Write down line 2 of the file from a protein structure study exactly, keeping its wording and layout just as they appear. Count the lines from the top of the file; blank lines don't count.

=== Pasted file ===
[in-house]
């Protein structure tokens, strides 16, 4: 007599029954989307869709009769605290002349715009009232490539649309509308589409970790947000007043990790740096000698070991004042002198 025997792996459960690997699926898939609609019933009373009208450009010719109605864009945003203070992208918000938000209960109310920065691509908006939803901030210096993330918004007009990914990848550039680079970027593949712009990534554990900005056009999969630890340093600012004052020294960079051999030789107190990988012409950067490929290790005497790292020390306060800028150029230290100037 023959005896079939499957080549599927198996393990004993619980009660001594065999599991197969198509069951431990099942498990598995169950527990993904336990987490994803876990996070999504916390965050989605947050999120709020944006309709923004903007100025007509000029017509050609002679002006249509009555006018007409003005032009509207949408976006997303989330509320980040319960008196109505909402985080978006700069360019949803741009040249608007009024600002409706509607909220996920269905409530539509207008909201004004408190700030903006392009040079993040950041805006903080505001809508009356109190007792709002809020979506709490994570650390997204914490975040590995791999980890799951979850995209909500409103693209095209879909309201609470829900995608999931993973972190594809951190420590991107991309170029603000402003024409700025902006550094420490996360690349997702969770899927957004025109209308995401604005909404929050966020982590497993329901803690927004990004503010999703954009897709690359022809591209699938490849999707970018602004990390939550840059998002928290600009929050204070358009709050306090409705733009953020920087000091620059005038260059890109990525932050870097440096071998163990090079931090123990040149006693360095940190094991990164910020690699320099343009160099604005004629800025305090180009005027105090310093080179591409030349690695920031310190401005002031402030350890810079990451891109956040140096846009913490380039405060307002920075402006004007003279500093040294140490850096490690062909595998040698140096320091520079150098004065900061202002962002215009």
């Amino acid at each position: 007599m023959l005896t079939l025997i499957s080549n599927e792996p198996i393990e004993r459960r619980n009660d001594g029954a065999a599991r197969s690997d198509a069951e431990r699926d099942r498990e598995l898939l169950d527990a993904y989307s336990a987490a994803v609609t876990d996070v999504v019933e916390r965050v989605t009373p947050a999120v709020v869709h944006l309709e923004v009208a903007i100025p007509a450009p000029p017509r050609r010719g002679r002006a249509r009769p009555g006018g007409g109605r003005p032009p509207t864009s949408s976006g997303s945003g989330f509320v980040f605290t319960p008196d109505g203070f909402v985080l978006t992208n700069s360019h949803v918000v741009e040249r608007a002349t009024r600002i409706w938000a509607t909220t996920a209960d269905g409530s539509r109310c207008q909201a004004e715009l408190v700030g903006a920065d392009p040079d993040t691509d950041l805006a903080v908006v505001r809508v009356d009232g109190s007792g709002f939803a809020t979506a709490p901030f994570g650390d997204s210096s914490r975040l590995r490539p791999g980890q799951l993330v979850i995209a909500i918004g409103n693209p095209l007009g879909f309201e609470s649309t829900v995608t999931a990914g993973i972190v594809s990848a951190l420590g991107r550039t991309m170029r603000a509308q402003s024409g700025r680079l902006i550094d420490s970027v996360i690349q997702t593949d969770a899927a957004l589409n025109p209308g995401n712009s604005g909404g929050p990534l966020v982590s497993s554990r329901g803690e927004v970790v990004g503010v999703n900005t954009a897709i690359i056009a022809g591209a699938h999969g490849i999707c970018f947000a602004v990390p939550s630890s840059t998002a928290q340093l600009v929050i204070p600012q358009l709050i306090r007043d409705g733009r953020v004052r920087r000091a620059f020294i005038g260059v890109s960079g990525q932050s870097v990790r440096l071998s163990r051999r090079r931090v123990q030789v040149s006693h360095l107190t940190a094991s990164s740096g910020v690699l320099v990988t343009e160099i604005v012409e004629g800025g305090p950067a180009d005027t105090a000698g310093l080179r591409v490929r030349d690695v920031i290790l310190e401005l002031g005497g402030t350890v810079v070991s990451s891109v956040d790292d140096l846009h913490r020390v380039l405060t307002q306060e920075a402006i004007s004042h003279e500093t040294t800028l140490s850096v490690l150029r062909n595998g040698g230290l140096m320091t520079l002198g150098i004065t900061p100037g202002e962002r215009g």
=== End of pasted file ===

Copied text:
């Protein structure tokens, strides 16, 4: 007599029954989307869709009769605290002349715009009232490539649309509308589409970790947000007043990790740096000698070991004042002198 025997792996459960690997699926898939609609019933009373009208450009010719109605864009945003203070992208918000938000209960109310920065691509908006939803901030210096993330918004007009990914990848550039680079970027593949712009990534554990900005056009999969630890340093600012004052020294960079051999030789107190990988012409950067490929290790005497790292020390306060800028150029230290100037 023959005896079939499957080549599927198996393990004993619980009660001594065999599991197969198509069951431990099942498990598995169950527990993904336990987490994803876990996070999504916390965050989605947050999120709020944006309709923004903007100025007509000029017509050609002679002006249509009555006018007409003005032009509207949408976006997303989330509320980040319960008196109505909402985080978006700069360019949803741009040249608007009024600002409706509607909220996920269905409530539509207008909201004004408190700030903006392009040079993040950041805006903080505001809508009356109190007792709002809020979506709490994570650390997204914490975040590995791999980890799951979850995209909500409103693209095209879909309201609470829900995608999931993973972190594809951190420590991107991309170029603000402003024409700025902006550094420490996360690349997702969770899927957004025109209308995401604005909404929050966020982590497993329901803690927004990004503010999703954009897709690359022809591209699938490849999707970018602004990390939550840059998002928290600009929050204070358009709050306090409705733009953020920087000091620059005038260059890109990525932050870097440096071998163990090079931090123990040149006693360095940190094991990164910020690699320099343009160099604005004629800025305090180009005027105090310093080179591409030349690695920031310190401005002031402030350890810079990451891109956040140096846009913490380039405060307002920075402006004007003279500093040294140490850096490690062909595998040698140096320091520079150098004065900061202002962002215009």